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martes, 22 de septiembre de 2015

George Harrison - The Dark Horse Years, 1976 - 1992 (2004)


Artista: George Harrison
Álbum: The Dark Horse Years, 1976 - 1992
Año: 2004
Género: Rock, pop, new wave
Duración: 5:13:06
Nacionalidad: Inglaterra


Lista de Temas:
1.
33 1/3 
2. George Harrison
3. Somewhere In England
4. Gone Troppo
5. Cloud Nine
6. Live In Japan

Alineación:
- Son demasiados artistas.

Acá va un boxset de colección para quien sea o no fan de George Harrison. Y por qué digo esto? En lo personal pienso, sin ofender a los fans de John Lennon o Paul McCartney, que George Harrison ha sido el que más rápido mostró una evolución más interesante y creativa respecto a los demás miembros de The Beatles.

El álbum 33 1/3 es el álbum más comercial después del lanzamiento de Living In The Material World. Este álbum estaba precedido de contínuas demoras en la grabación, a causa de la hepatitis que sufrió por aquella época, lo cual lo obligó a cancelar el contrato con A&M Records y firmarlo con Warner Records. Sin embargo, la crítica lo consideró como el más grande error de A&M ya que el álbum fue un éxito de ventas. Este álbum marca el gran uso de los sintetizadores, como en la canción See Yourself. El pop tampoco está ausente y las canciones Woman Don't You Cry for Me y It's What Your Value son sinónimo de eso. La canción más comercial del disco es sin dudas Crackerbox Palace el cual alcanzó el puesto 19 en los charts americanos. This Song es una crítica al problema que tuvo debido a la denuncia de plagio de "My Sweet Lord" (los que saben la historia sabrán que todo fue armado por Allen Klein para quitarle dinero a George). Sin embargo, el disco refleja la marcada influencia de otros artistas como la canción Pure Smokey, que es un homenaje a Smokey Robinson. Las mejores canciones de este disco son sin dudas Learning How To Love You, See Yourself y Beautiful Girl. La crítica especializada de esa época criticó solamente al disco en un aspecto, el co-productor Tom Scott ya que comentaron que le dió el verdadero valor a las canciones y hubiera sido mucho mejor poner a Phil Spector en la co-producción. ¿Se imaginan este álbum co-producido por Phil Spector al estilo All Thing Must Pass? Comenten.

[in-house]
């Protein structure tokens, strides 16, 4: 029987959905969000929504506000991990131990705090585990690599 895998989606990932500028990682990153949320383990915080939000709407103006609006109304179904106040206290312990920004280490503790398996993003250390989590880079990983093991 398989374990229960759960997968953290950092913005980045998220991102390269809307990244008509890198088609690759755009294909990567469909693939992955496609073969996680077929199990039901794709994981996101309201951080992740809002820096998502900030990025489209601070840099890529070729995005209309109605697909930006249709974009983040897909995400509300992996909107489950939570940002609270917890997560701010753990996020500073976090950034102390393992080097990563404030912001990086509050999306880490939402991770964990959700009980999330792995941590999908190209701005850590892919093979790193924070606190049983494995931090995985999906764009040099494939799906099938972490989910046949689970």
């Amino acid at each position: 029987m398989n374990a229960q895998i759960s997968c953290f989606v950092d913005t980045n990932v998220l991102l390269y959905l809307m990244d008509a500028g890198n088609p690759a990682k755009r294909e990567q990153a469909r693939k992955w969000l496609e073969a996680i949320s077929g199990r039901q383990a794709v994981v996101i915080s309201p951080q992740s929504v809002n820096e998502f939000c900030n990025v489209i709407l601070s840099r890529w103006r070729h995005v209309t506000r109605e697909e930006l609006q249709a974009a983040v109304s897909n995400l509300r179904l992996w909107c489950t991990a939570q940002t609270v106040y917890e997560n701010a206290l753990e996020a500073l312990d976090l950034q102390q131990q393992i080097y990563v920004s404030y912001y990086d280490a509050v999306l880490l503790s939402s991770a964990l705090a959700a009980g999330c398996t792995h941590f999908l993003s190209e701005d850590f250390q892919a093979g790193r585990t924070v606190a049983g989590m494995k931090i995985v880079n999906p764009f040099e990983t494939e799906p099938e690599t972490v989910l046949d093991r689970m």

En el álbum George Harrison, se aprecia las grandes canciones como Blow Away y Here Comes The Moon (como una especie de continuación a Here Comes The Sun). La mejor canción del álbum es sin dudas Your Love Is Forever el cual desde el inicio te cautiva y el slide está a su máxima expresión. George Harrison comentó alguna vez que esta canción, junto como Learning How To Love You, estaban al mismo nivel que Something pero que como no eran canciones de la etapa de The Beatles no eran tan conocidas y subvaloradas.


Somewhere In England fue lanzado en una época de fricciones entre George Harrison y Warner Records. Warner lo obligó a descartar canciones y cambiar la presentación del disco lo cual causó incomodidad al ex-Beatles. Canciones como Tears Of The World, Flying Hour y Sad Singing fueron descartas (¿por qué Warner? ¡Eran excelentes canciones!) por no considerarlas comerciales.. Co-producido por Ray Cooper, refleja el marcado perfeccionamiento en la percusión del disco. Es uno de los discos más flojos de esta etapa pero sigue siendo igual de bueno. Writing's On The Wall, Baltimore Oriole son entre las canciones más innovadoras del disco por el contínuo uso de múltiples instrumentos y sintetizadores. La mejor canción del disco es sin dudas Life Itself, el cual refleja su lado religioso con un gran uso del slide guitar y excelente instrumentación. All Those Years Ago (canción dada primeramente a Ringo Starr y después de algunos cambios en la letra) es el homenaje a su reciente fallecido amigo John Lennon. Finalemente el álbum cierra con Save The World el cual fue usado para la campaña de Greenpeace en aquella época.


Gone Troppo es el álbum menos comercial de esta época y prácticamente lo lanzó sin realizar alguna promoción de este. A pesar que la crítica dió con palo a este disco y prácticamente no figuró en los charts americanos, incluye excelentes canciones como Wake Up My Love y Mystical One. Yo diría que este disco hay que escucharlo desde otro punto de vista ya acostumbrado del ex-Beatles. Es decir, escuchen el disco como si se tratara de otro artista y realmente lo van a apreciar. Personalmente me agrada este disco y pienso que no deberían tomar mucho en cuenta a la crítica.